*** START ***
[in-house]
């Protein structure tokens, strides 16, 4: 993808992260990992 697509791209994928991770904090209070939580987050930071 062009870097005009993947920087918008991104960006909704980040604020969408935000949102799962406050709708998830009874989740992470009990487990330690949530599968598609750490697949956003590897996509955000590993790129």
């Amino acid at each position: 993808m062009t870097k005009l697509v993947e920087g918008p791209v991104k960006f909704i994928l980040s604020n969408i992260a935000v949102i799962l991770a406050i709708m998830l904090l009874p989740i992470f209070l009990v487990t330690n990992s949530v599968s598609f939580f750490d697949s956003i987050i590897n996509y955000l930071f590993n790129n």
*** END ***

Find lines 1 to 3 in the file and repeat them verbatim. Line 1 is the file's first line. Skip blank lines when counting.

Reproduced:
[in-house]
């Protein structure tokens, strides 16, 4: 993808992260990992 697509791209994928991770904090209070939580987050930071 062009870097005009993947920087918008991104960006909704980040604020969408935000949102799962406050709708998830009874989740992470009990487990330690949530599968598609750490697949956003590897996509955000590993790129």
């Amino acid at each position: 993808m062009t870097k005009l697509v993947e920087g918008p791209v991104k960006f909704i994928l980040s604020n969408i992260a935000v949102i799962l991770a406050i709708m998830l904090l009874p989740i992470f209070l009990v487990t330690n990992s949530v599968s598609f939580f750490d697949s956003i987050i590897n996509y955000l930071f590993n790129n």